Biden is Walking a Tightrope on Climate Change Policy

Climate Joe Biden
Biden is Walking a Tightrope on Climate Change Policy

A year ago, when the Biden administration issued a final approval for the massive Willow oil drilling project in Alaska’s North Slope, the response from climate activists and youth groups was immediate. The decision, according to the Sunrise Movement’s executive director Varshini Prakash, “abandons” young voters who had been promised an end to fossil fuel extraction on public land. Ben Jealous, president of the Sierra Club, called it a “major breach of trust.”

The move, sandwiched between truly meaningful climate action throughout Biden’s years in office, highlights the delicate dance he is attempting. The administration has undoubtedly produced more climate change progress than any other, but with Willow and other policies he has risked alienating young voters in particular as November approaches. And if he alienates enough of them, that could mean a second Trump presidency and an unequivocal disaster for the climate: a second go-round of abandoned international treaties, increased drilling just about everywhere, a host of likely rolled back regulations, and an overall increase in CO2 emissions equivalent to what Japan and the European Union combined produce every year.

Willow, owned by ConocoPhillips, will yield 600 million barrels of oil spread out over 30 years – a window that runs conspicuously past the global net-zero goal of 2050 – and will help emit the equivalent of two million gas-powered cars’ worth of carbon dioxide annually. The administration claimed its hands were tied, legally speaking – a common refrain, reflective of Biden’s generally practical approach to policy maneuvering, but one that doesn’t appear to be a particularly winning argument from someone who as a candidate repeatedly promised “no more drilling on federal lands, period. Period, period, period.”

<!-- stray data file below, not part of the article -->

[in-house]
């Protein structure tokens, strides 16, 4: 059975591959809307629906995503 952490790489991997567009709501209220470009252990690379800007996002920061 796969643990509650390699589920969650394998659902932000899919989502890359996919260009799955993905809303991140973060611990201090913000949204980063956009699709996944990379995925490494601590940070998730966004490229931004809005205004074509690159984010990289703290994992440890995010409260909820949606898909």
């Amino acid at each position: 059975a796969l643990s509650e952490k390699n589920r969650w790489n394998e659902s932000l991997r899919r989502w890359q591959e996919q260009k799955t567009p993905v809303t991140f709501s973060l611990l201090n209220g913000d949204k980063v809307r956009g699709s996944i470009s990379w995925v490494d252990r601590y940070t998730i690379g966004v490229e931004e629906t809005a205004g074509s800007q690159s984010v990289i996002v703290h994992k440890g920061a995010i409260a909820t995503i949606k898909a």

A bad look, to be sure – but it followed the passage of the Inflation Reduction Act, easily the biggest investment in climate change mitigation in the country’s history.

Then again, it isn’t just Willow. In January, activists circulated data showing that the administration has approved nearly 10,000 oil and gas drilling permits on public lands, at more or less the same pace as the Trump administration. That followed an announcement last fall of new lease sales for offshore oil drilling in the Gulf of Mexico. This time, the caveats included that many of the new permits may have been moving through the system slowly for years, and the offshore lease sales represent the fewest such sales of any administration since the program began. 

Swing back the other way: Last week the administration unveiled its new tailpipe emissions rules that if fully implemented will result in an electric vehicle revolution capable of preventing seven billion tons of greenhouse gas emissions, more than a year’s worth from the U.S. as a whole. Or another blow to the oil and gas industry: in January the administration put a pause on permitting of liquified natural gas export facilities, infrastructure monstrosities that would themselves help lock in many excess tons of CO2 over decades.

“This pause on new LNG approvals sees the climate crisis for what it is: the existential threat of our time,” Biden said in a statement.

The balance the administration is attempting is essentially between enacting policy likely to stand up to legal challenge (16 Republican-led states are suing the administration over the LNG facility pause; the American Petroleum Institute has sued over the relative lack of offshore oil lease sales; expect any number of challenges to the tailpipe rules any day now) and enacting policy likely to bring climate-centered voters to the polls. This doesn’t happen in a vacuum, of course, and Biden has risked losing huge swaths of young voters through his handling of the ongoing destruction of Gaza. Polling of young voters generally has shown Biden leading Trump, though the gap is not a huge one and may be shrinking.

There is still time before November, though, for further climate-related moves – though just how impactful is an open question. A long-awaited rule from the EPA is expected in April that will address emissions from power plants, though even that has been diluted, with the agency announcing in February that the rule will no longer apply to existing natural gas plants. Biden’s tightrope walk continues, apparently, and a fall off that rope means U.S. climate targets could fall right along with him.

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